The Gettext Commons project provides Java classes for internationalization through GNU gettext and Java ResourceBundles. This makes it possible to use the original text instead of custom property keys, which is less cumbersome and makes programs easier to read. It supports the easy extraction of user visible strings, marks strings as fuzzy when the original text changes to allow translators to check translations, powerful plural handling, and build process integration through Maven.
HEBCI is a technique that allows a Web form handler to transparently detect the character set with which its data was encoded. By using carefully-chosen character references, the browser's encoding can be inferred. Thus, it is possible to guarantee that data is in a standard encoding without relying on (often unreliable) Web server/browser encoding interactions.
Jaffa (Java Application Framework For All) is an enterprise-focused Java framework for rapid application development. It provides a complete Java Web application development stack, extending exsiting projects like Tomcat and Struts at the frontend with MVC-based web widgets, all the way through to a high-performance lightweight O/R persistence engine, with plenty of rich features in between including rules engines, declarative application, and data security. In addition to the runtime framework, there is a suite of component templates and other tools for rapid application development, including a TogetherSoft plug-in for UML intergration.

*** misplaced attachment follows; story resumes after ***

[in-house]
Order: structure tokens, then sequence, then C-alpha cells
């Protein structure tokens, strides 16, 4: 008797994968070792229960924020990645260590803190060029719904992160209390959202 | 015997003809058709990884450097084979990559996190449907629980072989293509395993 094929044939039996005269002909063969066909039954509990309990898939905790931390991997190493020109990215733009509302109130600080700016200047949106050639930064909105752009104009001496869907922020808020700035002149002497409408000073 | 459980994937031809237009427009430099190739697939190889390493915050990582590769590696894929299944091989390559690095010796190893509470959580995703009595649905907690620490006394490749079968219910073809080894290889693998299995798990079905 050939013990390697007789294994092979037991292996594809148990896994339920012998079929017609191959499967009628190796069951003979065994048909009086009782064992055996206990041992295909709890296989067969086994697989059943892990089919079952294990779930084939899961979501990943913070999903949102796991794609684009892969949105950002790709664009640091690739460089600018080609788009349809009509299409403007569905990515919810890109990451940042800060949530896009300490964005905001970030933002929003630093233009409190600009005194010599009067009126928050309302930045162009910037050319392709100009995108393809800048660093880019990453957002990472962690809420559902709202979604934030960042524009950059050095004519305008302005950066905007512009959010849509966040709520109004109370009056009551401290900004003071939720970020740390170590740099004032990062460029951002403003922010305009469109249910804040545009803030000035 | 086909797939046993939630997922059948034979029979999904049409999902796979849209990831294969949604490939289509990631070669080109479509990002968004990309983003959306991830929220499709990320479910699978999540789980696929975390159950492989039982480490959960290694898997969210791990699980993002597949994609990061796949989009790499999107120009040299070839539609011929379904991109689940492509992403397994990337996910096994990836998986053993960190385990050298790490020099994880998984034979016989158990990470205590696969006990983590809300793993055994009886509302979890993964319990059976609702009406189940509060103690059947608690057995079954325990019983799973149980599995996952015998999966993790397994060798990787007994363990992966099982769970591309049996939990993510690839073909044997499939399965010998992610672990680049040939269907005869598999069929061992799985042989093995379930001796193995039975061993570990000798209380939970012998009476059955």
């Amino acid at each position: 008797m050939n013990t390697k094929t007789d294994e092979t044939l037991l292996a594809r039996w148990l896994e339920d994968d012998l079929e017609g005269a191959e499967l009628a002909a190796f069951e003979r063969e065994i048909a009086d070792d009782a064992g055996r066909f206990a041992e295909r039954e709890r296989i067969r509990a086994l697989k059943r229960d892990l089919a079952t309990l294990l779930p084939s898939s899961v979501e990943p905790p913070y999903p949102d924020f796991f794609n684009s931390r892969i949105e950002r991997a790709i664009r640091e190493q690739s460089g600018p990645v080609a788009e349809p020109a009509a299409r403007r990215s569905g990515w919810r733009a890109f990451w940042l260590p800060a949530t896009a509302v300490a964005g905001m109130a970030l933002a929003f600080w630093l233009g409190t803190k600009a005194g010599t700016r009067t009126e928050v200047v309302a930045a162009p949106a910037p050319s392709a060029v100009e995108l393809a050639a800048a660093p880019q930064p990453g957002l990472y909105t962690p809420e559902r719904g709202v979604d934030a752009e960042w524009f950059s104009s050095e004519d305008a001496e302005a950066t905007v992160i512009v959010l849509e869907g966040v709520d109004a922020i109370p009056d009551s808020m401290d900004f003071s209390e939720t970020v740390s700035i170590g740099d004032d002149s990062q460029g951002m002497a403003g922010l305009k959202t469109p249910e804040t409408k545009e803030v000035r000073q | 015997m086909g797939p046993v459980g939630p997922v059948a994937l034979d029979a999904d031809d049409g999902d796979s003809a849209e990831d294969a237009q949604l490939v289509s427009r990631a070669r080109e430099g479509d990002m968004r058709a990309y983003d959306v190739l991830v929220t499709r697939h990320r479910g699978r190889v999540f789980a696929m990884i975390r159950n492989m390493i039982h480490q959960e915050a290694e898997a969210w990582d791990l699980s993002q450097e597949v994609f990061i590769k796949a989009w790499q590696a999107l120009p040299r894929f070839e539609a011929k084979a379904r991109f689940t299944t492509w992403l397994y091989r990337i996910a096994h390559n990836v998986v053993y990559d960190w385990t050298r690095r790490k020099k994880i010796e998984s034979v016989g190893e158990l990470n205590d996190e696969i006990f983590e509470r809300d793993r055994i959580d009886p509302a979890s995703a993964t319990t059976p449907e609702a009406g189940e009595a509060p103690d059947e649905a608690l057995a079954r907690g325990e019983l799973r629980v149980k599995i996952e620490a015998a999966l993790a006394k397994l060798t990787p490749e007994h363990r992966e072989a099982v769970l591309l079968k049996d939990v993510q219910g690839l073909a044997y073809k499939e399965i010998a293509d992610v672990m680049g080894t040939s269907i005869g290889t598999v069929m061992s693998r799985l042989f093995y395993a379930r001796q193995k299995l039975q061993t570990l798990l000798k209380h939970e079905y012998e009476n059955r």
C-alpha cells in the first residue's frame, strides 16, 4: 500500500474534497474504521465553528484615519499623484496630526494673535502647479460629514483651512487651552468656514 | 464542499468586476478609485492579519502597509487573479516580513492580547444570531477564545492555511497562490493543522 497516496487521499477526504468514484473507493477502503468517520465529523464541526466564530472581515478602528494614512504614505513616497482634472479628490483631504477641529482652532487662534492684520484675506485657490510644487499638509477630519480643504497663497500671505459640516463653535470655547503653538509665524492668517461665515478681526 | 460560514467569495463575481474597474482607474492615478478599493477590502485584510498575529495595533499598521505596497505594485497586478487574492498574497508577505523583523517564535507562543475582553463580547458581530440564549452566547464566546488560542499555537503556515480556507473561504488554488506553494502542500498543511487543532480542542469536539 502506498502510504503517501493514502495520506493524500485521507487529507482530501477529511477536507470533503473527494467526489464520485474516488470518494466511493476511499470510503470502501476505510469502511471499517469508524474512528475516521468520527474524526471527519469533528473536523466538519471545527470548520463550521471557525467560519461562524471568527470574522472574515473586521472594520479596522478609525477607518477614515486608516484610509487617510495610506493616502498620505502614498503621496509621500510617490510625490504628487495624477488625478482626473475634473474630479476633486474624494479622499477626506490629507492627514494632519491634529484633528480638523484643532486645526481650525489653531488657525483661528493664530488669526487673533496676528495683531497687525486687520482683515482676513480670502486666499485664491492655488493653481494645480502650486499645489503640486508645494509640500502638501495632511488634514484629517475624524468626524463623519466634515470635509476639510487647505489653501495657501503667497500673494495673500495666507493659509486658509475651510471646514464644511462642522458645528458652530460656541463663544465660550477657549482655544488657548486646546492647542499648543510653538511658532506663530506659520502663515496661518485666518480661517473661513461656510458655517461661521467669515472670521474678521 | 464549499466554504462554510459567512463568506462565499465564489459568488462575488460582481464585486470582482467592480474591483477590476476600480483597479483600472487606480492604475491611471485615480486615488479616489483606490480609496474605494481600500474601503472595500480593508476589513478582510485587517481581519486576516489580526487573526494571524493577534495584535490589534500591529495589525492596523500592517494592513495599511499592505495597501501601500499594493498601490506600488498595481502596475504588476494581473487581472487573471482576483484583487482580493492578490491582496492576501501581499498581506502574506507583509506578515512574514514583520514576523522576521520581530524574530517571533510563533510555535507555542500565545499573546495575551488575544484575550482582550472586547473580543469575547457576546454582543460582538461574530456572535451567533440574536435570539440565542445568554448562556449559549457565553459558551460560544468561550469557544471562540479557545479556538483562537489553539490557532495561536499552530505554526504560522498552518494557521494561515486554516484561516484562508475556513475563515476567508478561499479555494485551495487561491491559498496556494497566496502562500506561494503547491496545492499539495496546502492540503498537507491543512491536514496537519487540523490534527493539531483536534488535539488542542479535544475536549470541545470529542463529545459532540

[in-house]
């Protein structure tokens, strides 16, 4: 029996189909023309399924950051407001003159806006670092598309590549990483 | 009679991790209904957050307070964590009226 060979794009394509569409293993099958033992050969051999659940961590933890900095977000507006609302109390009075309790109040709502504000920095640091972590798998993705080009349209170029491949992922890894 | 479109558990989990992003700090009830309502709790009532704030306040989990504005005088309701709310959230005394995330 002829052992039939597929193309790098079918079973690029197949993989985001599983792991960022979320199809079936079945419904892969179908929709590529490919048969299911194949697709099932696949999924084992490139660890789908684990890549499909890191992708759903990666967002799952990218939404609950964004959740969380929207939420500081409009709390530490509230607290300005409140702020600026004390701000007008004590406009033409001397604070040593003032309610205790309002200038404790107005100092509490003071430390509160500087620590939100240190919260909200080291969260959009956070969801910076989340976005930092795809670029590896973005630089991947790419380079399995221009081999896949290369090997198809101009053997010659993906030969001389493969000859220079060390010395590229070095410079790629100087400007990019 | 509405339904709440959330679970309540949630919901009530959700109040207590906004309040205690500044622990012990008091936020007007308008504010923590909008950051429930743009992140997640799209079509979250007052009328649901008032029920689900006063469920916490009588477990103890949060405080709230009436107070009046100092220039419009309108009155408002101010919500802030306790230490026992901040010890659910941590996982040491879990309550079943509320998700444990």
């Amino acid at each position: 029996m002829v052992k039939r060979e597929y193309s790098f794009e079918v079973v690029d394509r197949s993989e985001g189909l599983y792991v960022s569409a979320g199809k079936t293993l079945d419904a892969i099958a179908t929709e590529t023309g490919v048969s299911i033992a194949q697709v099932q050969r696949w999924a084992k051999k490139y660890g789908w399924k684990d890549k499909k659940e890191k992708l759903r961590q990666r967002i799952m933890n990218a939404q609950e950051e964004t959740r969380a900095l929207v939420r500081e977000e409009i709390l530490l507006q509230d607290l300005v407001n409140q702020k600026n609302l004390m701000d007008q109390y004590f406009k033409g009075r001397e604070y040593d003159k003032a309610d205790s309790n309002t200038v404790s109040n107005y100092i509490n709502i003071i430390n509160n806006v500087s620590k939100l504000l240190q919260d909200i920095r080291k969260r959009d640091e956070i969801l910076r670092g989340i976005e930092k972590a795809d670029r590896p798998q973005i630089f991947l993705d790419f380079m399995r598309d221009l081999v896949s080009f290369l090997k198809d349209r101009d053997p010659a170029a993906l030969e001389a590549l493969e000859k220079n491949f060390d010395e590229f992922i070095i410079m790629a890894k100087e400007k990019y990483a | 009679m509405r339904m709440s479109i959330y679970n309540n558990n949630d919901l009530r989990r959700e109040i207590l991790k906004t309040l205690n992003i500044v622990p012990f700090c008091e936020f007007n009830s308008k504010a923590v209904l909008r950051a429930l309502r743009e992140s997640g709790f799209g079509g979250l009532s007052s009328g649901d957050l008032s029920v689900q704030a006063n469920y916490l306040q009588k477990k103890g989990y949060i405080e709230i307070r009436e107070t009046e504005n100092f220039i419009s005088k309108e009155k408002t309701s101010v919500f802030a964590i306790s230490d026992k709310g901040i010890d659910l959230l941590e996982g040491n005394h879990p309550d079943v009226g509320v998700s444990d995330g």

Mozilla Localization with PO Files provides Mozilla DTD and properties files converted to the Gettext PO format to allow easier localization using one of the graphical PO editors such as KBabel, GTranslator, or poEdit. These files are created using the moz2po application from the Translate package.
The Okapi project’s main purpose is to architect a set of building blocks for the creation of larger open source localization and translation tools. But many Okapi components are generic enough to be of interest to the text mining, natural language processing, and text retrieval communities. Okapi’s many text filters (HTML, Properties, XML (ITS XPath-based rules), OpenXML, ODF, Regex etc.) provide a straightforward way to access the text of multiple document formats. Its document events and pipeline can be made to integrate with other frameworks such as UIMA, LingPipe, OpenPipeline, OpenNLP, GATE, and Lucene. The advantage of Okapi’s text filters is that not only is text extracted, but all non-textual formatting is preserved. It is possible to decompose a document into events, process them via the pipeline, and then rebuild the input document without loss. Structural information can be added to Okapi document events so that tables, lists, links, titles etc. are grouped together and treated as a unit. This is useful when context based on a “universal” document structure is needed. The Okapi event model supports user configurable annotations, similar to UIMA, but simpler and more restricted in scope. User can annotate spans of text or add new resources such as translation memory matches, terminology, token types, or part of speech information.
PHP Net_IDNA is a class to convert between the Punycode and Unicode formats. Punycode is a standard described in RFC 3492 and part of IDNA (Internationalizing Domain Names in Applications [RFC3490]) . This class allows PHP scripts to convert these domain names without having one of the PHP extensions installed. It supports both IDNA 2003 and IDNA 2008.